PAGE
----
It is all well and good people like me and and other commentators to talk about how powerful ratings and reviews can be for your business, but really when it comes down to it, it can be much harder to actually get buy in from everyone else in the company, even if the highest level managers and directors make it policy.
Even in the company I work for where there is already a culture of high level customer service, and a culture of encouraging ratings and reviews, it is hard to keep all the staff constantly motivated, after all people are always need something to keep them interested.
Let’s think about something simple like Maslow’s Hierarchy of Needs. People fall at different levels depending on the situation they are in, or the task they are doing. For some people motivation will come from simply satisfying customers and knowing they are happy. However, other members of staff could be more motivated by other means be in tangible or intangible. Before I go on with some ideas on how you can motivate these people, I would like to point out that I am not saying that they don’t get satisfaction from helping customers, but it may not always be the biggest motivational factor for them . . .
The Little Things
For many people it’s the little things that matter. Something like a personal message from the boss for the person that gets the most mentions in reviews for a given week. Or maybe even an actual prize? Something like wine, chocolates or gift vouchers. To some people this may sound stupid, but for others it really is a motivational factor.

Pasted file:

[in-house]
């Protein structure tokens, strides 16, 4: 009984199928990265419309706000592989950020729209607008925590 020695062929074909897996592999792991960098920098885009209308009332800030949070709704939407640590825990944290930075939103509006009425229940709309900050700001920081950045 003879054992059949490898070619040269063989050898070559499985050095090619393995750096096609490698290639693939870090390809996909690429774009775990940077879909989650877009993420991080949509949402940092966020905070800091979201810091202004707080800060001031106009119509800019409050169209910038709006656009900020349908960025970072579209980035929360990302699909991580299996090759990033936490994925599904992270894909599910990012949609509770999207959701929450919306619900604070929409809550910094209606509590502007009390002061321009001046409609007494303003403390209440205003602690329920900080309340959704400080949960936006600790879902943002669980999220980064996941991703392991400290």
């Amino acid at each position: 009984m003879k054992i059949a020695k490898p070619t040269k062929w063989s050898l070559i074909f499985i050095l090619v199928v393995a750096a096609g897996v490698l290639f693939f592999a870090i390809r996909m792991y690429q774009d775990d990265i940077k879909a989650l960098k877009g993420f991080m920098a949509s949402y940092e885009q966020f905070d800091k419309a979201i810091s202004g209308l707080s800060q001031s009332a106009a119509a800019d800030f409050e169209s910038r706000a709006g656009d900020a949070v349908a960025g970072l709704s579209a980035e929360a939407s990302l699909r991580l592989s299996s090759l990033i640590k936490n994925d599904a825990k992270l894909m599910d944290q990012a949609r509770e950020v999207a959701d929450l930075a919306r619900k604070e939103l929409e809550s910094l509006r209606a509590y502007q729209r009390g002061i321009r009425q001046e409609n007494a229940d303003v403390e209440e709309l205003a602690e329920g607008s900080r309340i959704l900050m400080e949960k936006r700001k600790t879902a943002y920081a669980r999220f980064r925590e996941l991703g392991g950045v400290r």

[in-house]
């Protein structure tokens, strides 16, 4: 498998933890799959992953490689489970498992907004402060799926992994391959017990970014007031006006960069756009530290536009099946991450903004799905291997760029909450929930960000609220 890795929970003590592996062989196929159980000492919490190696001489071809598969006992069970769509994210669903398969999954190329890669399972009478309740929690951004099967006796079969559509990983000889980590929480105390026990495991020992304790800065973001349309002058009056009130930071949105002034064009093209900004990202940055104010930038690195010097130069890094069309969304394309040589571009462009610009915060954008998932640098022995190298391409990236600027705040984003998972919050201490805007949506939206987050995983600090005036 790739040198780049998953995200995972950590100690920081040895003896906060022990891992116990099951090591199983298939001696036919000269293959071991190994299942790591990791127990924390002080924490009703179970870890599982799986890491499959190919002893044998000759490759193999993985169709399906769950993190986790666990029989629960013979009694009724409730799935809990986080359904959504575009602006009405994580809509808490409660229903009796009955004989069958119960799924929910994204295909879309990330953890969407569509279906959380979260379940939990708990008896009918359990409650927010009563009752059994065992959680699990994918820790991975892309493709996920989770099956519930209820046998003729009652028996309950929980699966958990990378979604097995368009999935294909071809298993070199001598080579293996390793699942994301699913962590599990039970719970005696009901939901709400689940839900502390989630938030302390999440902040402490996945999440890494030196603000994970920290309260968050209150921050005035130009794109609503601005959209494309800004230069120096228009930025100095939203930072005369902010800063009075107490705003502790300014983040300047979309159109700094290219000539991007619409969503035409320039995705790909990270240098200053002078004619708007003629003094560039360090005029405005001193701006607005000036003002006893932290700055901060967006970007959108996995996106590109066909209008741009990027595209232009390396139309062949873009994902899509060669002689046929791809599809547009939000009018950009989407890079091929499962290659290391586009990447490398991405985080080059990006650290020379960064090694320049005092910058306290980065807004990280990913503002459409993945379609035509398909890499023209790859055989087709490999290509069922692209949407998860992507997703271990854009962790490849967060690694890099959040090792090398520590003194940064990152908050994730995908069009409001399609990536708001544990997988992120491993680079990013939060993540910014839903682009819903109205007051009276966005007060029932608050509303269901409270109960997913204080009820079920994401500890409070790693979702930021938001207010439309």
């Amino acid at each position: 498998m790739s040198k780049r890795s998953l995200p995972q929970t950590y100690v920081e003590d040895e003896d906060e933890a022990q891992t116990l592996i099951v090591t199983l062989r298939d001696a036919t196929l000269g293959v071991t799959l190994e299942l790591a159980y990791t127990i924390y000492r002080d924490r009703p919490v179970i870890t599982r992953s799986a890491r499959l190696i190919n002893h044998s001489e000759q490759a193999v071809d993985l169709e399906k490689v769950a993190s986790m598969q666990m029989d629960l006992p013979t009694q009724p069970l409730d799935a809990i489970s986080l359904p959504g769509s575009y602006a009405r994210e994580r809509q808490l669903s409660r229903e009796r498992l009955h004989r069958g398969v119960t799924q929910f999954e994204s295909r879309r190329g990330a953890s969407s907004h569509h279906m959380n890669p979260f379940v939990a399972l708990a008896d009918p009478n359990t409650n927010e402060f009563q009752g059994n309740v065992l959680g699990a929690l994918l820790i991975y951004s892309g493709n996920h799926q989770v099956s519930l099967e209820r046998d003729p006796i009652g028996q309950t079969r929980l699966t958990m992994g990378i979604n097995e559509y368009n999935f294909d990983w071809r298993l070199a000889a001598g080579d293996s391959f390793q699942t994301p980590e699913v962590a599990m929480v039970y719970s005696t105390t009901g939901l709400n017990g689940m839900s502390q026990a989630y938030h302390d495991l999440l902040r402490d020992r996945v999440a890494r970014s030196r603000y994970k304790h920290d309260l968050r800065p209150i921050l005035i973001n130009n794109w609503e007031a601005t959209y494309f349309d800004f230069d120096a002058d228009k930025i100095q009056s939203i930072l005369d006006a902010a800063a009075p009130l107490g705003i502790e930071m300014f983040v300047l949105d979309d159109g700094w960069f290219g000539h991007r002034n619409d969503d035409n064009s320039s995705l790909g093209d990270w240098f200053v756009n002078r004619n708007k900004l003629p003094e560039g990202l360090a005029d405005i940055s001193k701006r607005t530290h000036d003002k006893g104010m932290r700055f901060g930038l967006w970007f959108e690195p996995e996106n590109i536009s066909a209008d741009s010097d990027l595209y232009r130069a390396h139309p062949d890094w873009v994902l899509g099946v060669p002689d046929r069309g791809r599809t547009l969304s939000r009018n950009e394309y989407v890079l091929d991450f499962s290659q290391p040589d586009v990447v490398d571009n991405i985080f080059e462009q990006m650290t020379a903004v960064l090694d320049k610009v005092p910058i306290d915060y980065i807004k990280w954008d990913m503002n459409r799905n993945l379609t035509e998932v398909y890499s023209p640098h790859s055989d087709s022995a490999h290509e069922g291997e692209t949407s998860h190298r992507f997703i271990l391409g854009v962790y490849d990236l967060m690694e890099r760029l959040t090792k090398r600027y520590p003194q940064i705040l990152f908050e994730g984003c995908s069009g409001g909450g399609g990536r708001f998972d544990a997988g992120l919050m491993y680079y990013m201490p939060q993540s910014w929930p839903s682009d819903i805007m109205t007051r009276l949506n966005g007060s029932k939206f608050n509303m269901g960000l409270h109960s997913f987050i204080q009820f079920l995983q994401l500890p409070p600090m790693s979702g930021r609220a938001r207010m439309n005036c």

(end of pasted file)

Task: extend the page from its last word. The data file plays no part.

For some organisations and businesses it may not be fair or really easy to give individuals rewards or “perks” for positive reviews. With the company I work for this is exactly the case, so instead of rewarding individuals there is a collective company wide reward. It’s not a big thing it is essentially free lunch on a Thursday if we have a full 5* week on Trustpilot. There are of course other things that feed in and out, like when we get a 3* rating but everything in the review section is positive. This is something down to the individual business, but you get the idea.
People are motivated by money
Money doesn’t necessarily make you happy, but it is undoubtedly a motivational factor. It could be cold hard cash, it could be bonuses, either way some people will definitely see this as a motivator. I mean seriously if you saw you could earn and extra few hundred / thousand dollars or pounds a year if you were able to get over a certain number of positive reviews would you not pay it more attention than if there was no incentive?
Blend the two
As with almost everything there isn’t a one size fits all approach. Depending on the people in your organisation, and depending one the size, type of business you may need differing or blends of options. You can suss this out in to ways, firstly by looking at your finances then by discussing it with your team to see which option they prefer. Or you could test by trial and error. Offer a different incentive a week to see which one appears to get the best rewards. Personally this idea isn’t my favourite, I prefer option one but that’s just me.
I hope you’ve enjoyed this article! IF so please feel free to share it, and if you have any comments or questions please feel free to comment below or drop me a message!